My coworker is a lot smater than Leland Yee-haw, and has figured out that the best way to make knife blades is by taking old hardened carbide steel files and grinding them down. I check his prototype, and yes, it had a much better edge on it than you could possibly get with a 3D printer. And yes, anything you can make with a 3D printer you can make much better with a full machine shop, provided you know what you're doing.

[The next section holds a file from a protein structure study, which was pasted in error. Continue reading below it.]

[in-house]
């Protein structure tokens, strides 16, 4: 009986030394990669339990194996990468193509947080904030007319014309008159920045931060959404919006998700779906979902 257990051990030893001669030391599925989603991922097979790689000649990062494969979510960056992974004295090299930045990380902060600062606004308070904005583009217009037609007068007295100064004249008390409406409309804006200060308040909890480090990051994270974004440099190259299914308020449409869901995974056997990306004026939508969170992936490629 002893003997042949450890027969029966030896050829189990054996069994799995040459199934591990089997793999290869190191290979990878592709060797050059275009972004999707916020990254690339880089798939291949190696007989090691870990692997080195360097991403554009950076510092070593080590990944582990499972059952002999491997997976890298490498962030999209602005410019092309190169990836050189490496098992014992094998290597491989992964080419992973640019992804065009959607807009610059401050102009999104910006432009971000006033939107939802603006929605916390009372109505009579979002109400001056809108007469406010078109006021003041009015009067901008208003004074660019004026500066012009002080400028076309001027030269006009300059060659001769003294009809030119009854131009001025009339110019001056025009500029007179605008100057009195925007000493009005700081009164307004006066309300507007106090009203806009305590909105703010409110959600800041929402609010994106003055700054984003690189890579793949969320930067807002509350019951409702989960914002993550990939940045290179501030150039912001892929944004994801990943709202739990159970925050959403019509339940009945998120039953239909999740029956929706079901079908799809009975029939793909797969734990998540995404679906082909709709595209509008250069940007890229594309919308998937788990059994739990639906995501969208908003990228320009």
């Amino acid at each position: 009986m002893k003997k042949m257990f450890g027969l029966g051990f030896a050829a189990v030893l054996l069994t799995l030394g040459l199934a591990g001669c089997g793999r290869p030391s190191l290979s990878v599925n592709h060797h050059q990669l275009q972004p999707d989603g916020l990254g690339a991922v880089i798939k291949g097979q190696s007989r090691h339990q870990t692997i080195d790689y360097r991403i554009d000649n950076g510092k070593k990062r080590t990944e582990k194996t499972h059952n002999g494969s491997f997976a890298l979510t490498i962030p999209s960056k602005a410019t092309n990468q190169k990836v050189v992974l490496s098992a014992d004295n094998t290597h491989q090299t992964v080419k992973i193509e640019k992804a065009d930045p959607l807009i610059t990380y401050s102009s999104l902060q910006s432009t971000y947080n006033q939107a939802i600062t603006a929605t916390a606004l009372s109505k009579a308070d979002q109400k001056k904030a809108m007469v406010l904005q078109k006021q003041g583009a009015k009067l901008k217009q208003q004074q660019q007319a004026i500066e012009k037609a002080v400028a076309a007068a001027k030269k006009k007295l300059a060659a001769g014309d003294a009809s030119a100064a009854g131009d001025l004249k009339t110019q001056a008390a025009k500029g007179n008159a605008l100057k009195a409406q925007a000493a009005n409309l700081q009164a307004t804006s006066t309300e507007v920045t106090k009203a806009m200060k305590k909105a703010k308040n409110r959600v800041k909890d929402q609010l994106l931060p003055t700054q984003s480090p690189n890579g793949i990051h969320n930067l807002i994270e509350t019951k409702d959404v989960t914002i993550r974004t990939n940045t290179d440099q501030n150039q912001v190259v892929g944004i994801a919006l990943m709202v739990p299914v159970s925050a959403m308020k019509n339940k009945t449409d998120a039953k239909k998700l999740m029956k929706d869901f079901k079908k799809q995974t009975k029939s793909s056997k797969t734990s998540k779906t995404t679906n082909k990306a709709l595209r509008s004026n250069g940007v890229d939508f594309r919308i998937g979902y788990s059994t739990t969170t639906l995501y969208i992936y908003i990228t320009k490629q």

When I was in college, my dorm mate went down to the local chemical store and bought everything he needed to make pyrotechnics (ok, the mercury for the mercury fulminate he made was stolen from the college chemstry lab). Kids can't do that anymore, because lawmakers can't tell the difference between pyrotechnics and explosives. Every fireworks display uses mortars, with the same name and principle of operation as the mortars used on the battefield. We now strongly discourage all Americans from learning how to make things for themselves, and as a consequence the Chinese are now much better at machining than we are.